Posted by rudy3 06/26/2008 at 06:57 PM

I've said it before, I'll say it again, Andy needs to get on the bat phone and call Brad Gilbert. Andy was at his best when he allowed Gilbert to coach him.

I'm afraid Andy is developing a loosing mentality. He is pressured by time. He knows his window is small. I think his decision to skip the Olympics is a good one. While the big dogs will compete in a jet lagged state. Andy should be fresh, he should be able to feed off the NY energy. And he has memory of good runs.
Let's say I hope he puts together a good run. I like Andy and I hope he has at least one good one left.

Today's loss was as Pete said, ugly. Inexcusable really. Same with Blake, ridiculous. The American men are so lousy at Wimbeldon these days because they come in lacking the match practice of the field, since they essentially skip the clay season. They have no match rhythm. Fish was awful against Gasquet.
Darren Cahill (or was it Brad Gilbert) said the other day that American players don't practice with purpose. They practice hard, but not on specifics or tactics.
And this shows.

We are in a sad era in American tennis. There was relatively no difference between the American showing and the lowly British contingent who wild card their way into their tournament.

Oops, go a little long winded here.

Posted by Chris 06/26/2008 at 07:00 PM

After chewing out his opponent's coach, Roddick made fun of Tipsarevic's grunting in the fourth-set tiebreak in the middle of a rally -- everyone in the crowd burst out laughing -- and he lost the point. An expensive point, as it turned out, given that he lost.

What kind of chump does that? Mere points away from losing, and that's what's on the brain?

Let's call it stupidity, for that was what it was.

Posted by Alex 06/26/2008 at 07:03 PM

Ugly for who? Not those that won.

As far as Andy, even Pat McEnroe on ESPN was chiding Roddick for has lack of skills. Roddick never had a game even when he won UO. Face it - he doesn't have a talent to change and improve. He is just an average player that never had The Mojo in the first place.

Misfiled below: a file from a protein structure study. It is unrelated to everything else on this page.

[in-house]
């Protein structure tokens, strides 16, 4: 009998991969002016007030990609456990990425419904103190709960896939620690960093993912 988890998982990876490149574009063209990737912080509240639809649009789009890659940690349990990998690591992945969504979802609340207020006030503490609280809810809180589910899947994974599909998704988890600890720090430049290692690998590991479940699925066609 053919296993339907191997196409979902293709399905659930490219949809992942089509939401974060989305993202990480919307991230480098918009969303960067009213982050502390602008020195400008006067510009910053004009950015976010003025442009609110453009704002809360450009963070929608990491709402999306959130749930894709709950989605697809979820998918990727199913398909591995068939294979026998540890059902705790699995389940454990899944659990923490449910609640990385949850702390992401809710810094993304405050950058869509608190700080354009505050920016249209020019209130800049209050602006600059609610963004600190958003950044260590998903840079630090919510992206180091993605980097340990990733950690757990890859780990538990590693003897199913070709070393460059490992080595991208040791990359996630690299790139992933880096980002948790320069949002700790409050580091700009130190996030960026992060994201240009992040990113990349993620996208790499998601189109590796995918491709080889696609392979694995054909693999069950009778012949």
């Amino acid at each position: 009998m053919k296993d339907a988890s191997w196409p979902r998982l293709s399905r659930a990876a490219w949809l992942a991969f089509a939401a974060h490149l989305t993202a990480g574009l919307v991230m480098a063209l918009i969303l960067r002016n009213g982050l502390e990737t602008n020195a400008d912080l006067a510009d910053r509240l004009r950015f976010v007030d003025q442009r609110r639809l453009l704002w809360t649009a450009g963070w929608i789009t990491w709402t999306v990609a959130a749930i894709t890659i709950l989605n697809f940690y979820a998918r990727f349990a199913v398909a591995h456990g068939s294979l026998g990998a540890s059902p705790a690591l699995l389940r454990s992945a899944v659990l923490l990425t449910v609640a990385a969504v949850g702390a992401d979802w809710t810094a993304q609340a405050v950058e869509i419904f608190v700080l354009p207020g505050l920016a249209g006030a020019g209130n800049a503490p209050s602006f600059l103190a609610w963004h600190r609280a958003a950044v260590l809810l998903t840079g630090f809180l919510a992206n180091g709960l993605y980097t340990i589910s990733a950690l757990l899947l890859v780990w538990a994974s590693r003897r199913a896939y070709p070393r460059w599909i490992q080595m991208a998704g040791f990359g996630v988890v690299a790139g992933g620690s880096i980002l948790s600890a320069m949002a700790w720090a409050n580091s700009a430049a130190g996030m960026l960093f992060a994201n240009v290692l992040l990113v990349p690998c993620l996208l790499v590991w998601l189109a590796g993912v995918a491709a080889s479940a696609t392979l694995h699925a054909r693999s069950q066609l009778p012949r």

Posted by 06/26/2008 at 07:07 PM

rudy3 - not sure about Roddick going back to Gilbert. Pre-Gilbert he appeared to play more inside the court, particularly on return games e.g. against Sampras in Miami when he was very new on the tour.

VE - "it's a crime that someone with a serve like his was never taught to volley." I've sometimes wondered whether he would have been a more complete player had he opted to go to a tennis academy rather than staying at high school and thinking of tennis, perhaps, as more a way to get a college scholarship than necessarily a career option. His decision to turn pro seems to have been taken rather later than is the norm. Especially nowadays with kids like Ryan Harrison becoming pros at 15.

Posted by Kate 06/26/2008 at 07:11 PM

I know I get too emotionally involved (it's not like I've ever, or will ever for that matter, met any of these players), but I really feel for Roddick. He wants to win so badly, to prove himself. So many of us condemn him for lack of results, but I think he places that much pressure on himself too. I think he utilizes all the talent he has. I can only imagine my mindset if in my chosen career, my best effort day-in-day-out left me short of my own goals not to mention other peoples expectations. Here's hoping he can reach the front row one more time.

Posted by anon 06/26/2008 at 07:13 PM

Quick question to the Tribe: